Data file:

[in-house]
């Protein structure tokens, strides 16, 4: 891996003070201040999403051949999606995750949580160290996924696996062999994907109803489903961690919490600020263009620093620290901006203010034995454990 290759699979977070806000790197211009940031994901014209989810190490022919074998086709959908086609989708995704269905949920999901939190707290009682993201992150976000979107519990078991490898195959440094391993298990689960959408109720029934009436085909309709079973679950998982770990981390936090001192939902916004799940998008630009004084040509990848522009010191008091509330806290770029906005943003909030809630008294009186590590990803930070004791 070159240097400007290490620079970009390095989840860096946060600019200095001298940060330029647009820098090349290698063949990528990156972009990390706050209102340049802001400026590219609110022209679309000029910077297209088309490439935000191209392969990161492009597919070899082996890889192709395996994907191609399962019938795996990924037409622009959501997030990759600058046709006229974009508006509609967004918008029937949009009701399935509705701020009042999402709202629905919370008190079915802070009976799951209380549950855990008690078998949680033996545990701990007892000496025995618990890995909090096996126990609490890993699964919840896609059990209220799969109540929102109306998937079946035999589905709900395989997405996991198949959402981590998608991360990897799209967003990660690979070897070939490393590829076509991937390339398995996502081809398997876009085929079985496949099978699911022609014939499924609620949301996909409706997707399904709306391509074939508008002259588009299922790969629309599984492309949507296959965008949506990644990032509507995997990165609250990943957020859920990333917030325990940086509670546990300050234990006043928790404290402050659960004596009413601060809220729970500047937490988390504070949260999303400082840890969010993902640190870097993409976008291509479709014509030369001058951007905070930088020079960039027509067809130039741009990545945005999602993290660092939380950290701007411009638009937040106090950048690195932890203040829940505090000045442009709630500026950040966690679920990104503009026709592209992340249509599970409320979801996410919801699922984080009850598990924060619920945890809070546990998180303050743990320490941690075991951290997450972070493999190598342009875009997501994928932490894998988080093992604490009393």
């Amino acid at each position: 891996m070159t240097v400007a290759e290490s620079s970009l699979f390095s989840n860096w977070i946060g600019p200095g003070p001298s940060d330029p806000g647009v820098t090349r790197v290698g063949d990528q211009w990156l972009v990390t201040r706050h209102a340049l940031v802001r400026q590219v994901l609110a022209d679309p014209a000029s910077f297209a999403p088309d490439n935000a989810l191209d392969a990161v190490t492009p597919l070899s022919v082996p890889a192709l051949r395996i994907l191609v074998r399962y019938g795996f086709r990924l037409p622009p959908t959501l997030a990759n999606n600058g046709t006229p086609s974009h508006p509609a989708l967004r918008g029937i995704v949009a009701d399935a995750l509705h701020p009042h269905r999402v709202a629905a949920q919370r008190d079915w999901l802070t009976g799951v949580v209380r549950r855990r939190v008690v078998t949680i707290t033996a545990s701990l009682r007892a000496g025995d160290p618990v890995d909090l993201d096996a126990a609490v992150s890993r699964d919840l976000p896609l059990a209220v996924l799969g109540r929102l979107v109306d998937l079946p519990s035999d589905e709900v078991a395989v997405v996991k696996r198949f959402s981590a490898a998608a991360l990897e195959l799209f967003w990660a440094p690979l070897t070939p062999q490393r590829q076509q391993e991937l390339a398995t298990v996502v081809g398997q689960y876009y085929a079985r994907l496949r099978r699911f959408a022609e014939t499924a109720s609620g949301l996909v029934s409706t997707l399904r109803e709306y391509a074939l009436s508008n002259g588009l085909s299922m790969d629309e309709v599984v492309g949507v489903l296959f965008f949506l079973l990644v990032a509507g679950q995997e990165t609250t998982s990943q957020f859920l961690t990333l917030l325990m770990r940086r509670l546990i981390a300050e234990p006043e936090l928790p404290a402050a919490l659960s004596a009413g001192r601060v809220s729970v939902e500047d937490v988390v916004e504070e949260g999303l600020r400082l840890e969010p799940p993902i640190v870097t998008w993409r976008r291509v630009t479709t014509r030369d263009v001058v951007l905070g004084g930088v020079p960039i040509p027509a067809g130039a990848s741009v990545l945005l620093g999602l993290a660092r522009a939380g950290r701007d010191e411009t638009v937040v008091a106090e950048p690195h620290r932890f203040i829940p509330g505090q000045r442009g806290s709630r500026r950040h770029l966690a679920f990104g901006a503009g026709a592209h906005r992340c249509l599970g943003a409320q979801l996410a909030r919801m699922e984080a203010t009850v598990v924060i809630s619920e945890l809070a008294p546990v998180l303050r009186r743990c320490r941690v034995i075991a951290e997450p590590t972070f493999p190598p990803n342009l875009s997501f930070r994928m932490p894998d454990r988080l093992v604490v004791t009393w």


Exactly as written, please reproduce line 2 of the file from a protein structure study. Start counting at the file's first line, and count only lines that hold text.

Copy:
């Protein structure tokens, strides 16, 4: 891996003070201040999403051949999606995750949580160290996924696996062999994907109803489903961690919490600020263009620093620290901006203010034995454990 290759699979977070806000790197211009940031994901014209989810190490022919074998086709959908086609989708995704269905949920999901939190707290009682993201992150976000979107519990078991490898195959440094391993298990689960959408109720029934009436085909309709079973679950998982770990981390936090001192939902916004799940998008630009004084040509990848522009010191008091509330806290770029906005943003909030809630008294009186590590990803930070004791 070159240097400007290490620079970009390095989840860096946060600019200095001298940060330029647009820098090349290698063949990528990156972009990390706050209102340049802001400026590219609110022209679309000029910077297209088309490439935000191209392969990161492009597919070899082996890889192709395996994907191609399962019938795996990924037409622009959501997030990759600058046709006229974009508006509609967004918008029937949009009701399935509705701020009042999402709202629905919370008190079915802070009976799951209380549950855990008690078998949680033996545990701990007892000496025995618990890995909090096996126990609490890993699964919840896609059990209220799969109540929102109306998937079946035999589905709900395989997405996991198949959402981590998608991360990897799209967003990660690979070897070939490393590829076509991937390339398995996502081809398997876009085929079985496949099978699911022609014939499924609620949301996909409706997707399904709306391509074939508008002259588009299922790969629309599984492309949507296959965008949506990644990032509507995997990165609250990943957020859920990333917030325990940086509670546990300050234990006043928790404290402050659960004596009413601060809220729970500047937490988390504070949260999303400082840890969010993902640190870097993409976008291509479709014509030369001058951007905070930088020079960039027509067809130039741009990545945005999602993290660092939380950290701007411009638009937040106090950048690195932890203040829940505090000045442009709630500026950040966690679920990104503009026709592209992340249509599970409320979801996410919801699922984080009850598990924060619920945890809070546990998180303050743990320490941690075991951290997450972070493999190598342009875009997501994928932490894998988080093992604490009393």